The following story is in the 2nd book in The Old Car Nut Book series. 

All the books from The Old Car Nut Book Series are available
for purchase on the David Dickinson Author Page

The Budget Build Truck
By Gary M. Hughes

After years of being my trusty street rod navigator, parts washer, detail critic, and beer chaser, my wife thought it would be cool to have her own street rod. She was raised on a Nebraska farm and has been driving farm trucks since she was seven years old. Because of that, I was commissioned to build her a street rod farm truck. It was not to be fancy or extravagant, just something cute. We decided it would be a budget truck build. The quest for the perfect truck started.

For several months I "shopped" by looking in barns or garages and decided the ideal truck would probably be a pre-war vehicle, say 1936 to 1940. Good ones of those are not easy to find. Just about that time, (2001) Mike DeTracy and his wife Janine both lost their lives in a tragic auto accident while they were on their way to a car show. Mike was an avid car guy and had just purchased a 1937 Chevrolet half ton pickup from a farm in Eastern Washington. I negotiated with Mike's brother to purchase the pickup and take over the project. It was not a creampuff by any means, but the budget build was underway.

With the body off of the frame and sitting in the corner, I was working on setting up the frame with mustang suspension and "boxing" the frame rails to hold the weight of the new V8 which is way too much motor for that little truck. (There's no such thing as too much horsepower!) My adult son came over to visit and suggested I put air suspension on the truck. I vetoed the idea almost immediately as there is no way I would consider such a major expense for a budget build. That evening during a dinner conversation, my son brought up the air suspension again and my wife heard two words "cushy ride". The air suspension components arrived a couple weeks later. I kept saying to myself "nothing fancy or extravagant, just cute"

A couple months later the frame was done and I was working on the cab getting it ready. The same son suggested we convert the doors to suicide doors, shave the door handles, and set up remote access. Or course I refused to consider that kind of expense for the budget build. That day my son again went over my head and convinced the boss what needed to be done. Converting to suicide doors is a major task and my friend Paul and I spent many evenings creating the support for the hidden hinges and weight of the doors. Also the latches, hinges, and related components are really expensive. I kept saying to myself "nothing fancy or extravagant, just cute"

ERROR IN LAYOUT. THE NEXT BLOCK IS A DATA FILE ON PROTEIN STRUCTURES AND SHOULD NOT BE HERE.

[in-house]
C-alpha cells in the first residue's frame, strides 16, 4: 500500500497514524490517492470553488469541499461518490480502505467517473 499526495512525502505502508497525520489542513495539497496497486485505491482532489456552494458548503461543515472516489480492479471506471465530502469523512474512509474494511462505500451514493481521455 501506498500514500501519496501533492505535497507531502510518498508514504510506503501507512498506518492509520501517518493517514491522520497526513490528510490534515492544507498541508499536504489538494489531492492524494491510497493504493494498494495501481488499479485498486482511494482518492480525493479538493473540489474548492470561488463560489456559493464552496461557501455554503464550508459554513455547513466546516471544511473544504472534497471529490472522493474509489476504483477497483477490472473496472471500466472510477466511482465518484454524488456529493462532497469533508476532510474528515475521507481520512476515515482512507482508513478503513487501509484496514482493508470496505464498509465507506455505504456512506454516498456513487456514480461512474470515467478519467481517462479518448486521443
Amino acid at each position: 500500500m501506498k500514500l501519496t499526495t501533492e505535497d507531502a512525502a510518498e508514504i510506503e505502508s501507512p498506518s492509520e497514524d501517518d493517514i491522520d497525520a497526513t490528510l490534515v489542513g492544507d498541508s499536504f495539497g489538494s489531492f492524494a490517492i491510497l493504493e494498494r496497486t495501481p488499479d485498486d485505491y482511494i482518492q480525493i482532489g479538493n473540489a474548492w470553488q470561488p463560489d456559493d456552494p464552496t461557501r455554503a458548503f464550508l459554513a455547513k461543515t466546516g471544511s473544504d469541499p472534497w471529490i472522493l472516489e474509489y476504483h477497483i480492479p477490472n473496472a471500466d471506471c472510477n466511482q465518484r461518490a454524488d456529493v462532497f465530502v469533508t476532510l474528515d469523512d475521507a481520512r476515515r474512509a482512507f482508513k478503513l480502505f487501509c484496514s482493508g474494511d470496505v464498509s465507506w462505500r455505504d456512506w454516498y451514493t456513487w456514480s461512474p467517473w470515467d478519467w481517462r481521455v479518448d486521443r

The bed was another story. With over sixty years of abuse and using the pickup for what it was designed for, the bed simply would not straighten. Buying the panels and possibly a tailgate to rebuild the bed was going to be a necessary expense. But hold on, son decides and convinces mom that we should have a "one off" custom bed designed and manufactured by Hank's Custom Beds. I really put my foot down that time and said there was no way I was going to that expense. Two weeks later I found myself sitting with Hank at his design table in Sacramento, CA. The bed has custom stake pockets, hidden hinges on a shaved tailgate with "secret" opening mechanism, frenched license plate, stainless bed strips, and flush mount tail lights to name a few of its features. It is a beauty and was delivered a few weeks later. I kept saying to myself "nothing fancy or extravagant, just cute"

Now we had gone this far, it only made sense to have some sort of exotic wood for the bed, dash, and running boards. Purple Heart, Teak, Bubinga, and several other varieties of exotic woods were considered. Finally the choice was Appalachian Fiddle Back Maple. These boards had to be shipped from West Virginia, formed, planed, shaped and finished to be perfect. I kept saying to myself "nothing fancy or extravagant, just cute".

While attending a car show, my wife saw paint colors she had to have for the truck.  It had to be two-tone loaded with pearls, ice pearls, and special components to make it unique. This is the type of paint that provides Christmas bonuses to the employees of the auto paint and supply store. I kept saying to myself "nothing fancy or extravagant, just cute".

The upholstery had to be Ultra Leather with a custom design and even the underside of the dash has a custom upholstered panel. I kept saying to myself "nothing fancy or extravagant, just cute".

Now the project is completed. The dictionary defines "fancy" as "of superior grade; fine". Sorry honey, it turned out fancy. The dictionary defines "extravagant" as "exceeding reasonable bounds". Sorry honey, it is extravagant. The dictionary defines "budget" as "planned costs and expenses". Sorry honey, I failed there too. The dictionary defines "cute" as "delightfully pretty and precious". I nailed that one. One goal out of four on this project means she is twenty five percent happy with me and my average is going up!

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